| Latin Name
| Conservation Status
||1.2 - 1.3 m (4 - 4.25 ft)
||2.5 - 3 m (8.2 - 9.8 ft)
||8 - 14 Kgs (18 - 31 lbs)
| Life Expectancy
||Up to 60 Yrs
The California Condor is the largest flying bird in North America and it is also one of the most endangered. It has a body length between 1.2 and 1.3 m (4 - 4.25 ft), a wingspan between 2.5 and 3 m (8.2 - 9.8 ft) and they weigh between 8 and 14 kgs (18 - 31 lbs).
They have black plumage with their smaller wing feathers having white tips. They have a distinctive, black neck ruff at the base of their neck and the rest of their neck and head lack any plumage.
California Condors are experts at soaring and they spend a great deal of time circling high in the air.
California Condors are found in Arizona and California in western USA. They were once found from California to Florida but by 1987 the species no longer existed in the wild.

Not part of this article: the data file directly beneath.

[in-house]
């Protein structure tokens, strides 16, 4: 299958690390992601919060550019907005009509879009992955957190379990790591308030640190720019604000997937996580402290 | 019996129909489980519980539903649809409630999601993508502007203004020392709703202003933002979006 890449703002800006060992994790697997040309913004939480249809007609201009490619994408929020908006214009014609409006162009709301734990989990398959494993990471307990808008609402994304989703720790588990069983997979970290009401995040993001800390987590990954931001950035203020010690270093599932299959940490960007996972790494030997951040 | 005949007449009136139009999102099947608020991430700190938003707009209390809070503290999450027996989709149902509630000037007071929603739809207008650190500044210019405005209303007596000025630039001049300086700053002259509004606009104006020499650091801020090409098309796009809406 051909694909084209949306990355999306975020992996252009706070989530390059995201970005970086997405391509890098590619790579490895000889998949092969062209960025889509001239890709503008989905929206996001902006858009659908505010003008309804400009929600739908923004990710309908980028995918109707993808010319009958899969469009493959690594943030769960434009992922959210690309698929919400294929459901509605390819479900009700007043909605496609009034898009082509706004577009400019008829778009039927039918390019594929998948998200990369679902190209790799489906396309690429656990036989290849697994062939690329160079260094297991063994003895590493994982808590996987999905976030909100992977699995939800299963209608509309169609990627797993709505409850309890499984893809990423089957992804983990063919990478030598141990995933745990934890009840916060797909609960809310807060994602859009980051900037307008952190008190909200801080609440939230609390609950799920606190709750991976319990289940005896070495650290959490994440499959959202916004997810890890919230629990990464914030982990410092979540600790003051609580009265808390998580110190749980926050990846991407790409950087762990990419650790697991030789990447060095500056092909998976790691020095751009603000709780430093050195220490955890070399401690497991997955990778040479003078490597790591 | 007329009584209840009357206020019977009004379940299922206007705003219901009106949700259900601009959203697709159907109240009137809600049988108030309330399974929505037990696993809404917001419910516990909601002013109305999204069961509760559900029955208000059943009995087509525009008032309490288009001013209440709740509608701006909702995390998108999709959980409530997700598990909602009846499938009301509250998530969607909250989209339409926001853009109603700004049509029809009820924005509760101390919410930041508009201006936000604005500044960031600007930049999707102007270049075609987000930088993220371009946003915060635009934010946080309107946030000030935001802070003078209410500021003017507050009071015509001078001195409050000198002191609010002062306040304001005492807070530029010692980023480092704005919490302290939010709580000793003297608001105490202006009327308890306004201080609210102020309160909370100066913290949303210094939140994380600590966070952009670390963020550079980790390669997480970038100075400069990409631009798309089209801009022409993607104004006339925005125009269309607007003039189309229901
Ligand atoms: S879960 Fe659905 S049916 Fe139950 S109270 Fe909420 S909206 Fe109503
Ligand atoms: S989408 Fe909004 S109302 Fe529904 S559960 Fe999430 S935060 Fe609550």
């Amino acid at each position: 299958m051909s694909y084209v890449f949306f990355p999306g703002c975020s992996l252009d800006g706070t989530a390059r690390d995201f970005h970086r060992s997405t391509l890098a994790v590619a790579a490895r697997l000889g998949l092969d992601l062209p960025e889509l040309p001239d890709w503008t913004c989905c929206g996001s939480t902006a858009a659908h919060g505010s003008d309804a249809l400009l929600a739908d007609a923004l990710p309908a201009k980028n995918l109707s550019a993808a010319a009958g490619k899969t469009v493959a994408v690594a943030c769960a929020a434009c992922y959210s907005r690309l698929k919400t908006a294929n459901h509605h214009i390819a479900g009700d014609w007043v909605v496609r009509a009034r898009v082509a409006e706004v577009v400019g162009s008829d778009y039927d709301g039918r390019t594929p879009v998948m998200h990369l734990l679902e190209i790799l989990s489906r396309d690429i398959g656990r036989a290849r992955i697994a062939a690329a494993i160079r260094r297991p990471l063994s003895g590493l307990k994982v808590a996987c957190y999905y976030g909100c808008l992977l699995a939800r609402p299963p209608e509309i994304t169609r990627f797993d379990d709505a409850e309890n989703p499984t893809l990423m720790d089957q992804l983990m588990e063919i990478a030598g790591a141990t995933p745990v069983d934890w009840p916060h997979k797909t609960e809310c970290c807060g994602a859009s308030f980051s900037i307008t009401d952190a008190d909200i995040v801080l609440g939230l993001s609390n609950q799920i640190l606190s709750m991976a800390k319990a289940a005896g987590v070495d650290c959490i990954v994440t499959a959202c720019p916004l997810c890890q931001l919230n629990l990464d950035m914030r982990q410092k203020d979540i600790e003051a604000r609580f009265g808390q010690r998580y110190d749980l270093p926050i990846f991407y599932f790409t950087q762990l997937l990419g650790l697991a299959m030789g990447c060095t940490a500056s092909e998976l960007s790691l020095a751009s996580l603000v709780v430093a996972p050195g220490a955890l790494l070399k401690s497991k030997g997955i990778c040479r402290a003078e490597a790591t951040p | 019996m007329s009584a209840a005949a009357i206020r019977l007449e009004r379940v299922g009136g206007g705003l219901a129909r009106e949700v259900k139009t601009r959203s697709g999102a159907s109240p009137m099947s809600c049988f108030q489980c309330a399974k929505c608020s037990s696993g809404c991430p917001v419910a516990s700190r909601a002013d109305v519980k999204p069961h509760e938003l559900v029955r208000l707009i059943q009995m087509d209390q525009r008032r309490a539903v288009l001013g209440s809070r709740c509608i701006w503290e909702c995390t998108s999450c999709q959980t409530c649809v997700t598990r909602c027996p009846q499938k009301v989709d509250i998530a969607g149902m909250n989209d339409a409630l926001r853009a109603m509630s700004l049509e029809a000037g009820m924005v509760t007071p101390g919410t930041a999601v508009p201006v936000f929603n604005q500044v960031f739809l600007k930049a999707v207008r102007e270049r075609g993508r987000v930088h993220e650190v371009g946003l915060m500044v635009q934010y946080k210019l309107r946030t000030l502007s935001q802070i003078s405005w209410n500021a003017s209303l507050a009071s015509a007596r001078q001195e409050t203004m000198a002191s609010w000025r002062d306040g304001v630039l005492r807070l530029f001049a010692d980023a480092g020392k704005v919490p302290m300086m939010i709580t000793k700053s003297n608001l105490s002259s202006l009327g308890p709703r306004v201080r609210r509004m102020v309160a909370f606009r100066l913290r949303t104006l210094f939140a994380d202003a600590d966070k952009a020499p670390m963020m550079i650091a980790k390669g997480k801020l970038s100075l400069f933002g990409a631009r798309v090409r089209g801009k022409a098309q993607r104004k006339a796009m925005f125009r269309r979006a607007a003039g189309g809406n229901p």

Through the California Condor Recovery Program a captively bred population, numbering just 27 in the 1980s, has grown to approximately 170 individuals, 40 of which have been released into the wild. Birds that have been released have had mixed fortunes, but the aim of the program is to re-establish the California Condor as a wild breeding bird, a goal that is still some years away.
In the past California Condors used to feed on the remains of american bison and pronghorns but this once abundant food source has rapidly declined. These days they mainly feed on dead cattle and deer.
They often travel up to 250 kms (160 miles) in a single day in search of carrion. They are intermittent feeders, often going for several days without food then gorging themselves on 1 - 1.5 kgs (2.2 - 3.3 lbs) of meat at once.
Male California Condors take part in courtship displays to attract females and once a female accepts a male they form a lifelong monogamous pair. They breed every other year and a a single egg is laid between February and April. The incubation period lasts for approximately 57 days and both parents care for their offspring.
The youngsters begin to fly at 6 - 7 months old but they remain with their parents for up to 1 year. They reach sexual maturity at 6 years of age.
Golden eagles and humans are the main threat to the California Condor.
There are no subspecies of the California Condor.
The California Condor is a new world vulture.